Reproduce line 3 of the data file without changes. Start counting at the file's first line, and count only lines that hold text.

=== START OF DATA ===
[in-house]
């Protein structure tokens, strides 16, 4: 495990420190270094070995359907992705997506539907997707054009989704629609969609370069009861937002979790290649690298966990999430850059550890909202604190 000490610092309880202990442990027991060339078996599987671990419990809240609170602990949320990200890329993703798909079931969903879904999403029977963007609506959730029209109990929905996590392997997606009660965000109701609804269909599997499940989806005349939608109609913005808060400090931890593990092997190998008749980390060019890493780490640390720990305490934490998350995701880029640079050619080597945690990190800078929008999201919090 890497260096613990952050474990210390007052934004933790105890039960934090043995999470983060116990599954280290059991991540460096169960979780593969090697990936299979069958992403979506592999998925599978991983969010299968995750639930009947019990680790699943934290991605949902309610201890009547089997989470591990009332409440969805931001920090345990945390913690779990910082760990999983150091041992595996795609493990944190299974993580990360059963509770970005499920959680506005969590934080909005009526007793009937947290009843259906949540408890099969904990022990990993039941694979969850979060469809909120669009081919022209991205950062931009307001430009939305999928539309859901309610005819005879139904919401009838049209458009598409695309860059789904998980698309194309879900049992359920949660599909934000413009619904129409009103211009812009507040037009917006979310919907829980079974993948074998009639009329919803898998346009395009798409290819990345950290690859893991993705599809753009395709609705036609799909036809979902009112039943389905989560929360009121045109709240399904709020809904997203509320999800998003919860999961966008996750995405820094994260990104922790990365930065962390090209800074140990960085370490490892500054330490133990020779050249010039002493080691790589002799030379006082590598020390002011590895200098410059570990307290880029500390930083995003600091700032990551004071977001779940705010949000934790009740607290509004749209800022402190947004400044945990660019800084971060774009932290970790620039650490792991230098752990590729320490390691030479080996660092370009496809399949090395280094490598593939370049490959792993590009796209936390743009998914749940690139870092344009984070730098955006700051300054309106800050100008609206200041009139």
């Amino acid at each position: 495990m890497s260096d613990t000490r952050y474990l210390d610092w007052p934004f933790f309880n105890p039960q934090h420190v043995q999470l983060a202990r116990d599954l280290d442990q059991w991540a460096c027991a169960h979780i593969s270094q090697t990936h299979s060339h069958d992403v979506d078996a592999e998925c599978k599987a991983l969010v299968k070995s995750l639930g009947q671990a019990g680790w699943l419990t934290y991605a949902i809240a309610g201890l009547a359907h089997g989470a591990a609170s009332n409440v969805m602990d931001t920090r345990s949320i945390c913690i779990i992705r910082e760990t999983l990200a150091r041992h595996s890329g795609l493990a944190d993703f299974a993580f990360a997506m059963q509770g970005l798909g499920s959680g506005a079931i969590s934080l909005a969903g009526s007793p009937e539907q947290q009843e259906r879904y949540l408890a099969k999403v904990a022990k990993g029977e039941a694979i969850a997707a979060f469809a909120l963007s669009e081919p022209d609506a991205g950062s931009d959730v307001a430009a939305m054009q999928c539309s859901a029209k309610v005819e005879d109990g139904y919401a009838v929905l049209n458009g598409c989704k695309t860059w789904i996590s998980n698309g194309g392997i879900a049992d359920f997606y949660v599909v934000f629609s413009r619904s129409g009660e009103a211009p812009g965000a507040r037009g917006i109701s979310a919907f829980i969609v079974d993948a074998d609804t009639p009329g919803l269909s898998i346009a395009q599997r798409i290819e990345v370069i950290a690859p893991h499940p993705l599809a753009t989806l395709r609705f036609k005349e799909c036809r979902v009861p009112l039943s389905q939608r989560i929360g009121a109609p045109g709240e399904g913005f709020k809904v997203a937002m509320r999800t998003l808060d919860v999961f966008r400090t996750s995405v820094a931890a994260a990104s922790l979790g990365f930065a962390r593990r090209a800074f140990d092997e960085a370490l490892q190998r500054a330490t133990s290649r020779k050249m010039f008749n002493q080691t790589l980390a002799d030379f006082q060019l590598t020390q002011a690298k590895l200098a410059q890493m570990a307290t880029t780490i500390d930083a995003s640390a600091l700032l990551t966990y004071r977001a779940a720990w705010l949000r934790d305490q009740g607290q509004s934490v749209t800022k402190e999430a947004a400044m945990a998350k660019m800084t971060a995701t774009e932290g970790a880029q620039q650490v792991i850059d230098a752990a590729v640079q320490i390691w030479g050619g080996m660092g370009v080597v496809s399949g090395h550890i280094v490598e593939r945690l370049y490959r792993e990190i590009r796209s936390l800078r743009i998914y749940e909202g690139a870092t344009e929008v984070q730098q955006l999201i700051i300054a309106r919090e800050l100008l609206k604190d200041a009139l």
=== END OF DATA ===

């Amino acid at each position: 495990m890497s260096d613990t000490r952050y474990l210390d610092w007052p934004f933790f309880n105890p039960q934090h420190v043995q999470l983060a202990r116990d599954l280290d442990q059991w991540a460096c027991a169960h979780i593969s270094q090697t990936h299979s060339h069958d992403v979506d078996a592999e998925c599978k599987a991983l969010v299968k070995s995750l639930g009947q671990a019990g680790w699943l419990t934290y991605a949902i809240a309610g201890l009547a359907h089997g989470a591990a609170s009332n409440v969805m602990d931001t920090r345990s949320i945390c913690i779990i992705r910082e760990t999983l990200a150091r041992h595996s890329g795609l493990a944190d993703f299974a993580f990360a997506m059963q509770g970005l798909g499920s959680g506005a079931i969590s934080l909005a969903g009526s007793p009937e539907q947290q009843e259906r879904y949540l408890a099969k999403v904990a022990k990993g029977e039941a694979i969850a997707a979060f469809a909120l963007s669009e081919p022209d609506a991205g950062s931009d959730v307001a430009a939305m054009q999928c539309s859901a029209k309610v005819e005879d109990g139904y919401a009838v929905l049209n458009g598409c989704k695309t860059w789904i996590s998980n698309g194309g392997i879900a049992d359920f997606y949660v599909v934000f629609s413009r619904s129409g009660e009103a211009p812009g965000a507040r037009g917006i109701s979310a919907f829980i969609v079974d993948a074998d609804t009639p009329g919803l269909s898998i346009a395009q599997r798409i290819e990345v370069i950290a690859p893991h499940p993705l599809a753009t989806l395709r609705f036609k005349e799909c036809r979902v009861p009112l039943s389905q939608r989560i929360g009121a109609p045109g709240e399904g913005f709020k809904v997203a937002m509320r999800t998003l808060d919860v999961f966008r400090t996750s995405v820094a931890a994260a990104s922790l979790g990365f930065a962390r593990r090209a800074f140990d092997e960085a370490l490892q190998r500054a330490t133990s290649r020779k050249m010039f008749n002493q080691t790589l980390a002799d030379f006082q060019l590598t020390q002011a690298k590895l200098a410059q890493m570990a307290t880029t780490i500390d930083a995003s640390a600091l700032l990551t966990y004071r977001a779940a720990w705010l949000r934790d305490q009740g607290q509004s934490v749209t800022k402190e999430a947004a400044m945990a998350k660019m800084t971060a995701t774009e932290g970790a880029q620039q650490v792991i850059d230098a752990a590729v640079q320490i390691w030479g050619g080996m660092g370009v080597v496809s399949g090395h550890i280094v490598e593939r945690l370049y490959r792993e990190i590009r796209s936390l800078r743009i998914y749940e909202g690139a870092t344009e929008v984070q730098q955006l999201i700051i300054a309106r919090e800050l100008l609206k604190d200041a009139l």